Our energy-efficiency programs are targeted to help low-income households get out of energy poverty (defined as spending more than 6% of household income on energy utilities), but anyone can benefit from our energy-saving programs. Our BPI-certified Home Analyst, Tristen Eberling, is a strong advocate for local and equitable energy. He has been conducting energy audits for Ecolibrium3 for four years. So what can you expect during your HEA or weatherization? Tristen has broken the process down for you so you know what to expect when signing up and undergoing an energy audit or weatherization services:
How does someone receive weatherization services from Ecolibrium3?
Anyone with either a Minnesota Power or Comfort Systems account is eligible for a free walk-through audit or an advanced home energy audit. The advanced home energy audit costs $325, but there are rebates available that can bring the cost down to $75. We also offer the Advanced Home Energy Audit for free to any income-qualified households in Duluth city limits. You can request an energy audit here.
What happens during an energy audit? A weatherization visit?
The walk-through audit is the free option provided by Comfort Systems and Minnesota Power. This is just a walk through your home to look at things like insulation, windows, doors, heating and water heating, etc. Then we provide a report that shows your energy use and recommendations for a number of different energy improvements, including the estimated costs and savings for each improvement. Also included with the audit are some free direct installs like LED bulbs, low flow aerators, and a few other devices. This audit takes about two hours to complete.
The Advanced Home Energy Audit is similar to the walk-through, but also includes a blower door test and infrared imaging. The blower door test shows how leaky or tight your home is, and can help to determine whether you need to do any air sealing. Or, if your home is too tight, then ventilation is something that would be needed to control air quality in the home. The infrared camera is also used with the blower door test to walk around the home and find any major air infiltration to the home as well as any uninsulated spots, and is also included in the report with images and a brief description. This audit takes about four hours to complete. This audit does cost $325, but rebates from MN Power of $100 and Comfort Systems of $150 bring the cost down to $75.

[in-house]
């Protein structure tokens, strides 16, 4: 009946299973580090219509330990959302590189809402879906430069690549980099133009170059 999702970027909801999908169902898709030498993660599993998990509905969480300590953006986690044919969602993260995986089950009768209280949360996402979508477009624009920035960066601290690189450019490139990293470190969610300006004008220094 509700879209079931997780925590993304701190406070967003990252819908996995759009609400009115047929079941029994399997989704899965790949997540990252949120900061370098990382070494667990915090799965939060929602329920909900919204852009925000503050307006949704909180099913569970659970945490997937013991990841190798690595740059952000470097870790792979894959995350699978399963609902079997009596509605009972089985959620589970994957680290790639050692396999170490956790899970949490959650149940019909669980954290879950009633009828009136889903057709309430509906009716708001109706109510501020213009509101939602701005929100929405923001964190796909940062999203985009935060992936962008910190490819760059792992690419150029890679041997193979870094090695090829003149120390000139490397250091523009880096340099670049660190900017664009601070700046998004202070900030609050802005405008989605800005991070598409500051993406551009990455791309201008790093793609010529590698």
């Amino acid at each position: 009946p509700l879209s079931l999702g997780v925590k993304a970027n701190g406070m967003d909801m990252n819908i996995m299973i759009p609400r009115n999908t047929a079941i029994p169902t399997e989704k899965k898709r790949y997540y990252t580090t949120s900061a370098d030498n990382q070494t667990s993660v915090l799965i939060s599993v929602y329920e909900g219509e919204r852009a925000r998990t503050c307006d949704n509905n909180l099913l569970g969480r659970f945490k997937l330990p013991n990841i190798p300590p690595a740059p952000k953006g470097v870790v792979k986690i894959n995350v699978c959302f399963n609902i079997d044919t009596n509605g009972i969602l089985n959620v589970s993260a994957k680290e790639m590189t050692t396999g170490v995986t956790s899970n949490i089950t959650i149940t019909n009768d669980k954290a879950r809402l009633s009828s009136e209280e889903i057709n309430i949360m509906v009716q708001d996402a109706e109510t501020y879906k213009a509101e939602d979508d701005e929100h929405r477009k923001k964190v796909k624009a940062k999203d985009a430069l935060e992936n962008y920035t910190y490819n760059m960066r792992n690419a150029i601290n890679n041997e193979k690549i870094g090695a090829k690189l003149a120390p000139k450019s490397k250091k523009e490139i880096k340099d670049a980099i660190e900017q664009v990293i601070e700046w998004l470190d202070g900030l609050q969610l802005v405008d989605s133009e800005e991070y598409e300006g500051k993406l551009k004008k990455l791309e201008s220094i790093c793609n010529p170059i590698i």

Giving Comfort at Home weatherization is where Ecolibrium3 staff and volunteers focus on air sealing and insulation opportunities identified during the Advanced Home Energy Audit. This is more of a minor weatherization where we focus on things like window kits, insulating rim joists, door weather-stripping, and other sources of air infiltration into the home. We also replace most light bulbs in the home with LED bulbs.
What improvement that we provide results in the most savings?
Air sealing is one of the most cost effective improvements we make when weatherizing homes.
What three tasks would you suggest to someone who wants to decrease their energy costs themselves?
Identify where you are losing the most energy by getting an energy audit, every home has different solutions to different problems.
Replace all incandescent bulbs with LED bulbs. But don’t forget you get free LEDs with the energy audits.
Don’t leave your A/C in the window over winter; take it out. Don’t put it back in until it’s absolutely necessary. It’s chilly in Duluth: open a window at night to allow the cool air to come in and close the window in the morning.
Favorite weatherization stories?
A homeowner gave me a bag of burnt peanuts to snack on while we were weatherizing their home. It was pretty awesome; I’d never had burnt peanuts before.
Working with the different volunteers that come to help out is fun. Whether they’re the AmeriCorps members or students from UMD, it’s always nice to have someone else wanting to help someone they don’t know, and most homeowners are very appreciative of what help we can provide.
Crawling under a mobile home to install some insulation that a plumber had forgotten to put back over some water lines. Without the insulation the water lines most likely would have frozen at some point.